The last ruler of Travancore was Chithira Thirunal Balarama Varma AD 1931–1949. He made the temple entry proclamation on 12 November 1936, which opened all the Kshetrams (Hindu temples in Kerala) in Travancore to all Hindus, a privilege reserved to only upper caste Hindus till then. This act won him praise from across India, most notably from Mahatma Gandhi. He also started the industrialisation of the state. However, his minister Sir C. P. Ramaswami Iyer was unpopular among the general public of Travancore. When the British decided to grant independence to India, the minister declared that Travancore would remain as an independent country, based on an "American model." The tension between the local people, led by the Indian National Congress and the Communists, and Sir. C. P. Ramaswami Iyer led to revolts in various places of the country. In one such revolt in Punnapra-Vayalar in 1946, the Communists established their own government in the area. This was brutally crushed by the Travancore army and navy leading to hundreds of deaths. This led to further disturbances in the State, leading to more killings. The minister issued a statement in June 1947 that Travancore would never join India, and subsequently, an attempt was made on the life of Sir C.P. Ramaswamy Iyer following which he resigned and fled to Madras, to be succeeded by Sri PGN Unnithan. After these events, the Maharajah agreed to join India and Travancore was absorbed into the Indian union.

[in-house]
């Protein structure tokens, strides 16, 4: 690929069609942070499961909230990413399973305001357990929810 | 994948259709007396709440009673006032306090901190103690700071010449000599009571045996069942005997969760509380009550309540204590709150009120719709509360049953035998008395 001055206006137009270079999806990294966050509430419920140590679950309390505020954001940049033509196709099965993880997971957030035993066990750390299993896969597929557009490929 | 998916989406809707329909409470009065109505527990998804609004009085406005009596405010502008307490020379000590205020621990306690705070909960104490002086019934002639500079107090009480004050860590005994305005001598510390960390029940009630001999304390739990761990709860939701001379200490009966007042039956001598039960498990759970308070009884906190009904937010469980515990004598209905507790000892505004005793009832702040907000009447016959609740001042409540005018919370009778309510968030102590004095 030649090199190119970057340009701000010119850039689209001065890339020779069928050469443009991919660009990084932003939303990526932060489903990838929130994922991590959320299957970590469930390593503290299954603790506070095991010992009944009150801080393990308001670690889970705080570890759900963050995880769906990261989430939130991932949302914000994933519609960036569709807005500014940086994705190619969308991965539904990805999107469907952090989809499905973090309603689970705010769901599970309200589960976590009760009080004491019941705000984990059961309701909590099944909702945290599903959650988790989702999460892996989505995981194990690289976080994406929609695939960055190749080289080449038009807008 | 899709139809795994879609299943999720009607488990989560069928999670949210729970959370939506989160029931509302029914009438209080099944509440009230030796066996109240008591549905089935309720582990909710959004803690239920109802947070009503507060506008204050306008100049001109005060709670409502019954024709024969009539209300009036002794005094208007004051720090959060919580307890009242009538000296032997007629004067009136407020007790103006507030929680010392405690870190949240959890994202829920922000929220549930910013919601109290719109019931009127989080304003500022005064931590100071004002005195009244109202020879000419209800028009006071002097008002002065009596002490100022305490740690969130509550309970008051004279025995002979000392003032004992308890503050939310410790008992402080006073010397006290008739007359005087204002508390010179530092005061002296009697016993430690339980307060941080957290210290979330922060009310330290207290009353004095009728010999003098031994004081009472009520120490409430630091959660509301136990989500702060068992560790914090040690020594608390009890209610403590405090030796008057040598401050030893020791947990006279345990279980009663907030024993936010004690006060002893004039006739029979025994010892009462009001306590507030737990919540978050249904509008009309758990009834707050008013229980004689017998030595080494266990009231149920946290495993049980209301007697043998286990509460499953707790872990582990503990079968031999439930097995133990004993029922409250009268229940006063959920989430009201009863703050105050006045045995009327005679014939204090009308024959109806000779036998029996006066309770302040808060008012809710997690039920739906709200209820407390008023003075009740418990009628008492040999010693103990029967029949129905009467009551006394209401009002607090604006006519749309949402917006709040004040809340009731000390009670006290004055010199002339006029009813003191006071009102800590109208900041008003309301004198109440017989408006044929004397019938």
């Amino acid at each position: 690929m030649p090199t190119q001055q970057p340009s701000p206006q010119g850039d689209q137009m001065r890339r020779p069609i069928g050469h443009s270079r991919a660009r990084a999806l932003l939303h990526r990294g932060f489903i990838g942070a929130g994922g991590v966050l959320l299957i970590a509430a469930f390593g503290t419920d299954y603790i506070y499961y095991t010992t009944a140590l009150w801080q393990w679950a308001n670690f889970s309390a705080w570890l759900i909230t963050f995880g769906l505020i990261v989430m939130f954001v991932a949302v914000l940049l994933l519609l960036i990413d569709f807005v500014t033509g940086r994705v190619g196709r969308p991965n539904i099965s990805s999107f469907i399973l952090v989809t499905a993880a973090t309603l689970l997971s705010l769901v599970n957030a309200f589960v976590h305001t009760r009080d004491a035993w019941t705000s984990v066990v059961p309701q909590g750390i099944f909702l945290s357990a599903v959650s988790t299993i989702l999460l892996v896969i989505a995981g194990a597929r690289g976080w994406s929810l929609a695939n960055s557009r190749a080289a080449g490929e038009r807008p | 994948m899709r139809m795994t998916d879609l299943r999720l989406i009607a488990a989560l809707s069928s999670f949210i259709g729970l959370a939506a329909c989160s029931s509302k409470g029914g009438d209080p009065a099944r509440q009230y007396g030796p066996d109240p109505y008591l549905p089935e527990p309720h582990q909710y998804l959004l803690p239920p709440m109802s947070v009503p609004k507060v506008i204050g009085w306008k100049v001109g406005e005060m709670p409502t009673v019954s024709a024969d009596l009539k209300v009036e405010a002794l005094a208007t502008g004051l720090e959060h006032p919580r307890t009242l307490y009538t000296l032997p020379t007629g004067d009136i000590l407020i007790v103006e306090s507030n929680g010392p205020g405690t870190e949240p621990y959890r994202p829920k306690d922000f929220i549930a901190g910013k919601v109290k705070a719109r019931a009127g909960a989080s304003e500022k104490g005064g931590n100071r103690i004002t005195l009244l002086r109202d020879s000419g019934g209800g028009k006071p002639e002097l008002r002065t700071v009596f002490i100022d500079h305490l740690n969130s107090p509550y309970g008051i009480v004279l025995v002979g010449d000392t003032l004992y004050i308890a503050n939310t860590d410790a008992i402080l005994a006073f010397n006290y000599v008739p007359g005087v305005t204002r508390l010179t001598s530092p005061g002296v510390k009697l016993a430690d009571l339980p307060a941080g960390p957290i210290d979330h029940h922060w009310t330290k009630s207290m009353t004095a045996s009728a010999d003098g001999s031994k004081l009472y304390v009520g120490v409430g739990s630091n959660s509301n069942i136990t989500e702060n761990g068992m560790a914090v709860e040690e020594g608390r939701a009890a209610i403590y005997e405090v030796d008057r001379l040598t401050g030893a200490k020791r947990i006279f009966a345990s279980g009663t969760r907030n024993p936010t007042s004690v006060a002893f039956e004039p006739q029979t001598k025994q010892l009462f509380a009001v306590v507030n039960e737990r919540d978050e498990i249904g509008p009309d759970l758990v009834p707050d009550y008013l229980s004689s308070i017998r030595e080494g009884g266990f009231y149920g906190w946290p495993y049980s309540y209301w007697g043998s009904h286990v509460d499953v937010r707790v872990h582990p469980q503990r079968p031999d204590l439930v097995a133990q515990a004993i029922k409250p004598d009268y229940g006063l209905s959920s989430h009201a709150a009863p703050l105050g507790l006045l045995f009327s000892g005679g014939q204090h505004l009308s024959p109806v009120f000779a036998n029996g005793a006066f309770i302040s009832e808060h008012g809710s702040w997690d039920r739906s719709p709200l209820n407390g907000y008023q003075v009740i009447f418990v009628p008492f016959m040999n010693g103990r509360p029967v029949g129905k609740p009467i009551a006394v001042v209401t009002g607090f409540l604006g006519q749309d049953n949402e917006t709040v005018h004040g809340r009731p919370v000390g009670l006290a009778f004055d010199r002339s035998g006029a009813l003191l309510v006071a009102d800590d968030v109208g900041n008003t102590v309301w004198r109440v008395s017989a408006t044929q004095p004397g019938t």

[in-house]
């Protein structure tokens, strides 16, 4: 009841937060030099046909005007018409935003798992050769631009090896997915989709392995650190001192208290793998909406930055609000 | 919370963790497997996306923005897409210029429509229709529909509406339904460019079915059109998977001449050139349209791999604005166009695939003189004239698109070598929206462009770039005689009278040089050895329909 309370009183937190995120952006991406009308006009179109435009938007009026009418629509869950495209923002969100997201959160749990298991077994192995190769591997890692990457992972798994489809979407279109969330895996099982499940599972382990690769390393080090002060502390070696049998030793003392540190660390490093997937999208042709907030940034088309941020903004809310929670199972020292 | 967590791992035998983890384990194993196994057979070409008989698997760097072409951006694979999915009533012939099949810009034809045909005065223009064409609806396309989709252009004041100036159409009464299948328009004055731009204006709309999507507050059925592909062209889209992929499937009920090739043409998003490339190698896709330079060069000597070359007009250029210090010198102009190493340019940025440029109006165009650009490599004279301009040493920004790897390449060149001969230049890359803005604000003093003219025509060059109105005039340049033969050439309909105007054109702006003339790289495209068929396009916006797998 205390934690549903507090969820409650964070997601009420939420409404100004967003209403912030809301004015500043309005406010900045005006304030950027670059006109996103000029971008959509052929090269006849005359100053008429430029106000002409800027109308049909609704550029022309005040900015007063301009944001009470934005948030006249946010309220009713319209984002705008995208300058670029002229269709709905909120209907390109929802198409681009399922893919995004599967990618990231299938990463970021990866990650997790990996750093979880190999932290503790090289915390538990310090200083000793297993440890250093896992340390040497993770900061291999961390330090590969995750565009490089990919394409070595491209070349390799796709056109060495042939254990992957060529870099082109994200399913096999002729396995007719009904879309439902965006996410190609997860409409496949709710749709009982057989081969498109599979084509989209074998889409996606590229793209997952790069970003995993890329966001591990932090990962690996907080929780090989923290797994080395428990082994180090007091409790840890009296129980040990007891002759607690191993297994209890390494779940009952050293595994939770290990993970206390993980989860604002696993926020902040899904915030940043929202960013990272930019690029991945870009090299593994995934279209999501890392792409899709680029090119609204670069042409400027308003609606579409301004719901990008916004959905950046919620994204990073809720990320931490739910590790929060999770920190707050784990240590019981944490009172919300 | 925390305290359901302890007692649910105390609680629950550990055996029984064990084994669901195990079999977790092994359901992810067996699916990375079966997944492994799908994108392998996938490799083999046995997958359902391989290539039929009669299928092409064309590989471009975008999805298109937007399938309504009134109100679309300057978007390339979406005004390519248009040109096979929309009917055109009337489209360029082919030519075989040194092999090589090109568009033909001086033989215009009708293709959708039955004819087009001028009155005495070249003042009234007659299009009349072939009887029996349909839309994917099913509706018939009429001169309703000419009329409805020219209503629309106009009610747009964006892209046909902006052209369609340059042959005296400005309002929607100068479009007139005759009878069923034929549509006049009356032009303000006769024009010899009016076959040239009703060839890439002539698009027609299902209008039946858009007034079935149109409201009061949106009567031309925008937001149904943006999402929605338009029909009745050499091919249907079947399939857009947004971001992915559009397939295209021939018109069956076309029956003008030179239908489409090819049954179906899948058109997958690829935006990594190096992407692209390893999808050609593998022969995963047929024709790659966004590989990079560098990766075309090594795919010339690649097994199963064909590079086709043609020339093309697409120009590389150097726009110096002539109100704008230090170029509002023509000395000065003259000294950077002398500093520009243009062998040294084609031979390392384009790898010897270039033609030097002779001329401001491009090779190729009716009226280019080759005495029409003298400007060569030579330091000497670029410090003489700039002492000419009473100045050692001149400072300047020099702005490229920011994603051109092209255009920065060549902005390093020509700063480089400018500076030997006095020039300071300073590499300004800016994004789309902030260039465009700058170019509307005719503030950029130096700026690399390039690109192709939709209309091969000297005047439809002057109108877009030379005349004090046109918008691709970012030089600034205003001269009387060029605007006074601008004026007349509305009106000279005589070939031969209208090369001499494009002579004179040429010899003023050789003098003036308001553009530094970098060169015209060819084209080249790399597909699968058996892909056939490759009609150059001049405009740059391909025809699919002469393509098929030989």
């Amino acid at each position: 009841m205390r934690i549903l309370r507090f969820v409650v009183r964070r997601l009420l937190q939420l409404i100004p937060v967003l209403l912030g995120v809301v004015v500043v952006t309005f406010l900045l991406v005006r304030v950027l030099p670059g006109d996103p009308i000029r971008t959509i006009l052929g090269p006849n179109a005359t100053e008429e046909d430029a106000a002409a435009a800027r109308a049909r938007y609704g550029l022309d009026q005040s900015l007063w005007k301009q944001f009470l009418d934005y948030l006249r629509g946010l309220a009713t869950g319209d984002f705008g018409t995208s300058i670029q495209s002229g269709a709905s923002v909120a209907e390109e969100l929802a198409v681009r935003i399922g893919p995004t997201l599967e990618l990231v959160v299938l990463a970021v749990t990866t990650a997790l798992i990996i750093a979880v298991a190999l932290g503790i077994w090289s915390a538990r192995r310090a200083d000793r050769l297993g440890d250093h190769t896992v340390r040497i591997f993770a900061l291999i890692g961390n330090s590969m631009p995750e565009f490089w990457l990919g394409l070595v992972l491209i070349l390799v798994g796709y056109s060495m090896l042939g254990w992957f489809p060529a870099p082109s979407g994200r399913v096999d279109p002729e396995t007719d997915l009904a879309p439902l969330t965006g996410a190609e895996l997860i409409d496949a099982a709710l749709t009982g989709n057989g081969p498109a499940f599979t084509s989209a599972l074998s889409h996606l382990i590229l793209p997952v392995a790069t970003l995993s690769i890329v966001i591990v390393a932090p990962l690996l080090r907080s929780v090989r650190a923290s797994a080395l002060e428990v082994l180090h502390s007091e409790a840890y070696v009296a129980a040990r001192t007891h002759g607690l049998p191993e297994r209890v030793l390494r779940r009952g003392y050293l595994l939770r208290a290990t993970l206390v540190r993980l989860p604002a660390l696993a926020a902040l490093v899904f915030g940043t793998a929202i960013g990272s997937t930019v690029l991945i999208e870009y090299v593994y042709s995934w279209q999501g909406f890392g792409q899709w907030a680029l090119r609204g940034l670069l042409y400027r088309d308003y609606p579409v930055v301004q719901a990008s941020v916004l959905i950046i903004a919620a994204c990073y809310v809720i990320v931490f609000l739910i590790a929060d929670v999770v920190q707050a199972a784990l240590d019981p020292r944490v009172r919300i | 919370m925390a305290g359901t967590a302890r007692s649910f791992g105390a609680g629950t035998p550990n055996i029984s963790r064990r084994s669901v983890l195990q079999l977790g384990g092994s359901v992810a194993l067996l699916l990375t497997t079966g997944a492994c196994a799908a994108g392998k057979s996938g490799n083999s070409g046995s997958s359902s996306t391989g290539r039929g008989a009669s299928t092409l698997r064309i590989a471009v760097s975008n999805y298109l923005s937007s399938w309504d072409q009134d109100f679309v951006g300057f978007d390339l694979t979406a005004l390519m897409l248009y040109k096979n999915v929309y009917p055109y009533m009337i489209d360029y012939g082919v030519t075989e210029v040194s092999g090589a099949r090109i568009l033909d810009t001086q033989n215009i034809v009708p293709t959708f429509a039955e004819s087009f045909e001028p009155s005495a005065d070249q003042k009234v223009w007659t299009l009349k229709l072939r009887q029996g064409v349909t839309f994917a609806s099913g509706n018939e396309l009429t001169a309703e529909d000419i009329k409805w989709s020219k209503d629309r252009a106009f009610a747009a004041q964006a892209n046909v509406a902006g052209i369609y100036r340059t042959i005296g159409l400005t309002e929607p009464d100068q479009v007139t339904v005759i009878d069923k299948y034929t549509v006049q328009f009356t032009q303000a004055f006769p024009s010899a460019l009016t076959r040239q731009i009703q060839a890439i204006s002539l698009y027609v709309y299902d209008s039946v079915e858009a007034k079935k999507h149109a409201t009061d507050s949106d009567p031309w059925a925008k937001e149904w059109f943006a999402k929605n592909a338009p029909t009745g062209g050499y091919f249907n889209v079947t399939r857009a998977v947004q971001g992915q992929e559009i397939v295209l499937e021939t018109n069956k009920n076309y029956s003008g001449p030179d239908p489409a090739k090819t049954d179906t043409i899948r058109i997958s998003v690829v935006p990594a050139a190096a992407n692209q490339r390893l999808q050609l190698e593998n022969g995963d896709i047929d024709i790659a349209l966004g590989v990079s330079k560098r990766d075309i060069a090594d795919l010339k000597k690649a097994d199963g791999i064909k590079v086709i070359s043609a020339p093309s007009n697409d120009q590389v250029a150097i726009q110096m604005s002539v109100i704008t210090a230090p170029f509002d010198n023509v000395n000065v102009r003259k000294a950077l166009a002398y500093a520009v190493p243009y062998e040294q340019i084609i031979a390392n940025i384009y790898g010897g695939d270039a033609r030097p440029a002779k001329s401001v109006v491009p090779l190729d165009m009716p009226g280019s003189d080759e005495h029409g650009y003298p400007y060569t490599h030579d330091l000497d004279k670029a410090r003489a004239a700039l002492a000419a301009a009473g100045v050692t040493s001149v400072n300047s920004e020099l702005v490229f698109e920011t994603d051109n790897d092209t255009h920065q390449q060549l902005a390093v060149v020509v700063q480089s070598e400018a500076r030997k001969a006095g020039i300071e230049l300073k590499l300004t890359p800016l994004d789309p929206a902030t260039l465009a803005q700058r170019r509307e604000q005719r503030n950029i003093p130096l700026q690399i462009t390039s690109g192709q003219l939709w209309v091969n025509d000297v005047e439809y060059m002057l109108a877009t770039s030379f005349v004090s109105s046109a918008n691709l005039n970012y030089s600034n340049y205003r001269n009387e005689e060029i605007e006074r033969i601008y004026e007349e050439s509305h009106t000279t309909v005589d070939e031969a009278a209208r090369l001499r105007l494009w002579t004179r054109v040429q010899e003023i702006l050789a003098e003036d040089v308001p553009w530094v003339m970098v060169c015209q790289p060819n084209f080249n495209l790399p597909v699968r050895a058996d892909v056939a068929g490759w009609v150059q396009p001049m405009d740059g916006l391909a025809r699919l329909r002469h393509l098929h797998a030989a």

The movement for the unification of the lands where Malayalam was spoken as the mother tongue took concrete shape at the State People's Conference held in Ernakulam in April 1928, and a resolution was passed therein calling for Aikya Kerala ("United Kerala"). On July 1 1949 A.D., the State of Travancore-Cochin was established, with the Maharajah of Travancore as the Rajapramukh of the new State. A number of popular ministries were elected and fell and in A.D. 1954, the Travancore Tamilnadu Congress launched a campaign for the merger of the Tamil speaking regions of Southern Travancore with the neighbouring area of Madras. The agitation took a violent turn and some police and many local people were killed at Marthandam and Puthukkada, irrepairably alienating the entire Tamil speaking population from merger into Kerala. Under the State Reorganisation Act of 1956, the four southern taluks of Travancore, namely Thovalai, Agasteeswaram, Kalkulam and Vilavancode and a part of the Chencotta Taluk was merged with Madras state. The State of Kerala came into existence on November 1 1956 A.D. with a Governor, appointed by the President of India, as the head of the State instead of the Maharajah.